So now that the terrorist, yes the terrorist that shot and killed 10 people in Munich was inspired by far-rights and not by ISIS, the media and the authorities have been very different in their reporting and valuation of the event. The double standards and the hypocrisy continues to be exposed.
As usual, since he’s not a Muslim, he’s being labelled as a madman and a medically problems individual. #NotATerroristUnlessProvenMuslim
Alex Shams summarises.
It appears that David Ali Sonboly, the German boy of Iranian heritage who killed 10 people in Munich yesterday, was influenced by the writings of right-wing, Islamophobic European extremists like Anders Breivik and was distinctly full of hate toward immigrants in general and Turks in particular.
Of the nine people he killed, three were Turks, three were Kosovans, and one was Greek. It appears he was specifically targeting Muslims and immigrants.
Many are now asking how a child of Iranian immigrants could have become infatuated with people like Anders Breivik, a right-wing Christian extremist who killed 77 people in Norway in 2011 in a terror attack targeting “multiculturalism.”
Around and around we go. The 18-year old man, born and raised in Germany with Iranian background, carried out the shooting in Munich during which he yelled “I Am German!”, complained about being bullied for years by Germans, made disparaging remarks about Turks and “foreigners”, and ended up killing 10 people including himself.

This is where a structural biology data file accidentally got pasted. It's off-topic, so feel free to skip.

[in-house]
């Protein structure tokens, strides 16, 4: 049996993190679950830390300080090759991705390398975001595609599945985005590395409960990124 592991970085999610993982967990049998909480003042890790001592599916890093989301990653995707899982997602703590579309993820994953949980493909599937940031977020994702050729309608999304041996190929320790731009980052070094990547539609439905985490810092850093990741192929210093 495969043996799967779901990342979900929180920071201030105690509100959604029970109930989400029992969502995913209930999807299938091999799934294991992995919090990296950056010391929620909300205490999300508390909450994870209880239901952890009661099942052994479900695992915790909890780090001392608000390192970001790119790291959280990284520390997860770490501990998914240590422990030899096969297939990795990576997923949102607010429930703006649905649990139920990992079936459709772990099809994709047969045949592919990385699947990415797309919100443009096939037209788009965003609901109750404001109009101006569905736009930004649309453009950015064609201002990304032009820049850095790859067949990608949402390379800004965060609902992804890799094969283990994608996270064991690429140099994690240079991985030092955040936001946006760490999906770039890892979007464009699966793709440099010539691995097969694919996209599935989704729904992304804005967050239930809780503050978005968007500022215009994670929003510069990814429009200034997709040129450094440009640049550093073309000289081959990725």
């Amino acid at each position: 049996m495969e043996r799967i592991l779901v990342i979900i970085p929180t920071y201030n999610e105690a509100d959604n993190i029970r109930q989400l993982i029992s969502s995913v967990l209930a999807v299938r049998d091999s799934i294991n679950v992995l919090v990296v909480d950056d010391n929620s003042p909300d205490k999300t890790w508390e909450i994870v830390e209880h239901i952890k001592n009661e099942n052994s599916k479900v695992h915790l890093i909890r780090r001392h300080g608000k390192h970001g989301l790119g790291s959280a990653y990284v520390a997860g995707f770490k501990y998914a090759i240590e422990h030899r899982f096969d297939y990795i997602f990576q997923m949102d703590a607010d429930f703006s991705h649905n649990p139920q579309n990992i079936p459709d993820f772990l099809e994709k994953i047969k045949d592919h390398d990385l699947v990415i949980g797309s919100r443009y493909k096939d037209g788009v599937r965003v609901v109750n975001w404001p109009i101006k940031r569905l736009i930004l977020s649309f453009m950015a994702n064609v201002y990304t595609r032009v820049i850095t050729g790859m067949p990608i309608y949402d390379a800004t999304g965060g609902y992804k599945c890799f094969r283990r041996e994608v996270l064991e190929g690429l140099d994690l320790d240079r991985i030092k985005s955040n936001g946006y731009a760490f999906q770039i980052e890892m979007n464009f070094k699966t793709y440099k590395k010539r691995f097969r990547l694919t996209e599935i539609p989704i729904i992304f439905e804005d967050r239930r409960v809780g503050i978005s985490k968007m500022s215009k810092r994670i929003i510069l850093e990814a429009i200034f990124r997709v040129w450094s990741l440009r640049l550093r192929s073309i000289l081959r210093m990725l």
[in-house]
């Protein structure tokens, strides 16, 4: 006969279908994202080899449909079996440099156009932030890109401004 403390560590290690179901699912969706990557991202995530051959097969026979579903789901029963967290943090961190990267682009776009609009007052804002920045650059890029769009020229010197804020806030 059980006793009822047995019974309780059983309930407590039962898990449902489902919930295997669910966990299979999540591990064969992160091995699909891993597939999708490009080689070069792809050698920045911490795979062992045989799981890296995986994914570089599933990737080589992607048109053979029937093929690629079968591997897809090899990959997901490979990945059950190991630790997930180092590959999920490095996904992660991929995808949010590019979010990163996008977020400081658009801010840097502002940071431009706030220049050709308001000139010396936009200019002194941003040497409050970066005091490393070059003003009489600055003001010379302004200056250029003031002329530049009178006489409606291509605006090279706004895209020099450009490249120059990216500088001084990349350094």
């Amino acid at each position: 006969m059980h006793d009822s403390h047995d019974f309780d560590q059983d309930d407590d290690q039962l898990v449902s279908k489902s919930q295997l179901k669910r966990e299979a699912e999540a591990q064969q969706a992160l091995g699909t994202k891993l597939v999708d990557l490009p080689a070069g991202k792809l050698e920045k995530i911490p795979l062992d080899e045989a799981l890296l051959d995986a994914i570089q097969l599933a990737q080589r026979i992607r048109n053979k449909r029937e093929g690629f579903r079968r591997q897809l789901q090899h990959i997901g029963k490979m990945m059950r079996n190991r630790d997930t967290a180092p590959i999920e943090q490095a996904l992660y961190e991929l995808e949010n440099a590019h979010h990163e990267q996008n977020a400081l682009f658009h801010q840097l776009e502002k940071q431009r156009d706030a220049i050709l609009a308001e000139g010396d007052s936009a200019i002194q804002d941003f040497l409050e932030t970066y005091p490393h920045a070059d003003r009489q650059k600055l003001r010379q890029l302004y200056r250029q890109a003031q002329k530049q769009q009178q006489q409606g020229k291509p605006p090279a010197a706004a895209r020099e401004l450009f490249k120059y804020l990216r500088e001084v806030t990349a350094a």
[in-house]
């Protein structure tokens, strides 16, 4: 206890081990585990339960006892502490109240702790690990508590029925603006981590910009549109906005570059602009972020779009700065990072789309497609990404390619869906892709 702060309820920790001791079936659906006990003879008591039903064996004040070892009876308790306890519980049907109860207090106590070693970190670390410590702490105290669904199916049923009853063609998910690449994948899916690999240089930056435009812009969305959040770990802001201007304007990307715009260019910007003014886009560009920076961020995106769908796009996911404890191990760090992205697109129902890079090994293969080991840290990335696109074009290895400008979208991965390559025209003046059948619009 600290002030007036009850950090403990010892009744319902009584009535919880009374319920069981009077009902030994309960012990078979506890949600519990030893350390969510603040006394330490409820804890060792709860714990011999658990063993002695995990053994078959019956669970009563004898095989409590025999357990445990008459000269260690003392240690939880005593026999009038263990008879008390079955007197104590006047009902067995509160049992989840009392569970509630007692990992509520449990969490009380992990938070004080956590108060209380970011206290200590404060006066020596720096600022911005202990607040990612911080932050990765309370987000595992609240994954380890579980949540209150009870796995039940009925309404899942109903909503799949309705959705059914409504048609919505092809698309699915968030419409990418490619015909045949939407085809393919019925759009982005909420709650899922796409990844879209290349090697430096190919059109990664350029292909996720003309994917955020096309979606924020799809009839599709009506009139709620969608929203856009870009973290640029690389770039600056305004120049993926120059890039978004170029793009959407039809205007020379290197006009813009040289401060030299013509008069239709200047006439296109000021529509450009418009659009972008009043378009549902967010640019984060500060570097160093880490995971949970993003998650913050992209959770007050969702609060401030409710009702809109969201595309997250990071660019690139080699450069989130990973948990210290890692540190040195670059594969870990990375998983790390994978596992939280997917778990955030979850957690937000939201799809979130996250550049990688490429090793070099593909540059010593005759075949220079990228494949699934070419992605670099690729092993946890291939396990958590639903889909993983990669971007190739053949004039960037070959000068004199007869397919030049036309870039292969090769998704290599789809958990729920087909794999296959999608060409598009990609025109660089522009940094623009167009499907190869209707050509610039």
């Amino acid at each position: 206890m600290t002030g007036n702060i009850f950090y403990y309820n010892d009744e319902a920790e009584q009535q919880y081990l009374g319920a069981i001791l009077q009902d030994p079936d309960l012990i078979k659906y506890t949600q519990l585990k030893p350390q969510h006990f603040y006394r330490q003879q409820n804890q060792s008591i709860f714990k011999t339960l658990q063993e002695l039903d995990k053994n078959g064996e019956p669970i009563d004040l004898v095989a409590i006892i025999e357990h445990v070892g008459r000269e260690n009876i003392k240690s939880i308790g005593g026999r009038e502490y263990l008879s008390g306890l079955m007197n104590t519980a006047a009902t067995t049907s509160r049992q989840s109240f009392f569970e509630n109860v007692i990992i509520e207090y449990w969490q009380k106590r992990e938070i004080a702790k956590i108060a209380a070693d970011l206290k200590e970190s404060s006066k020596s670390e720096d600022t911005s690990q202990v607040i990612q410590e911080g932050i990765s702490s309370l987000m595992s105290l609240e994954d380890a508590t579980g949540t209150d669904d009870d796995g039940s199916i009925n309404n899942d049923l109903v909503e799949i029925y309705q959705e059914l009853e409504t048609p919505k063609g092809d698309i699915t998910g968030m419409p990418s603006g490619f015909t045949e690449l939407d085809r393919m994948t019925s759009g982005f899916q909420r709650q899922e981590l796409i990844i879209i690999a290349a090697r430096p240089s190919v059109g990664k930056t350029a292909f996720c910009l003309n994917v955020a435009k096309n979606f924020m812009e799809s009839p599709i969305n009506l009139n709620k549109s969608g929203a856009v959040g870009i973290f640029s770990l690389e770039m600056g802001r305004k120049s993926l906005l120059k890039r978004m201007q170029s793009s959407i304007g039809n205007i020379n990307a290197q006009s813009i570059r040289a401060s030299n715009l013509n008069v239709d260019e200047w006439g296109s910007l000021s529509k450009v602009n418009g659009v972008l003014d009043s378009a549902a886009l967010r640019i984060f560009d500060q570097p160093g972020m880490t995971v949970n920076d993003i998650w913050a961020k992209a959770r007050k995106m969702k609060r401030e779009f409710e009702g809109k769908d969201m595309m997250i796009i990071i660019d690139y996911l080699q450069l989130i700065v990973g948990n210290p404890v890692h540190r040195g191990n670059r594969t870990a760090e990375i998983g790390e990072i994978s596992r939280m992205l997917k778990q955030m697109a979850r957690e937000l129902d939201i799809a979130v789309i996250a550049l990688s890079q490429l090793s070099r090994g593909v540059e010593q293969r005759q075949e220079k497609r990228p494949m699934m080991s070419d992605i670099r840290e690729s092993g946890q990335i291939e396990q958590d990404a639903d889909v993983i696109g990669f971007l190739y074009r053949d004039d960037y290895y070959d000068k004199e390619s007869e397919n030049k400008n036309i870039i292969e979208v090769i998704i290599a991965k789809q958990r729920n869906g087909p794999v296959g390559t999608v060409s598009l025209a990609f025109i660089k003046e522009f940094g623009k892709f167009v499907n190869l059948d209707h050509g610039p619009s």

The killer was obsessed with mass shootings, and his room was full of documents exploring school shootings. “Police also said there was an “obvious link between the gunman and Norway’s mass killer Anders Behring Breivik, who murdered 77 people in July 2011,” who was a white supremacist hoping to target “multiculturalism” in his killings.
And yet, suddenly, the fact that this boy was of Iranian heritage is the main story in the US media, and the same idiots as usual are calling for Muslim leaders and Islam to be put on trial for his actions.
Instead of having a conversation about violence in the West, about masculinity and gun culture, about bullying in schools particualrly against children of immigrants, they want to talk about Islam. Why not ask:
Why would a young man feel so bullied and targeted that he would feel the need to claim his Germanness while killing people?
What pushes victims of bullying to engage in acts of horrifying violence themselves?
What effect does a climate of racist intolerance, in which the anti-immigrant rightwing is gaining unprecedented power across Europe and the US, have on second-generation immigrant children in the West?
Why are 98% of mass killings carried out by men?
Instead of a real conversation about any of these issues, the main focus becomes whether or not he had ISIS links.
It is much easier to look to Iraq and Syria to blame, it seems, than to investigate what factors in our societies causes such incidents. Make no mistake about it: this violence is a product of our own society.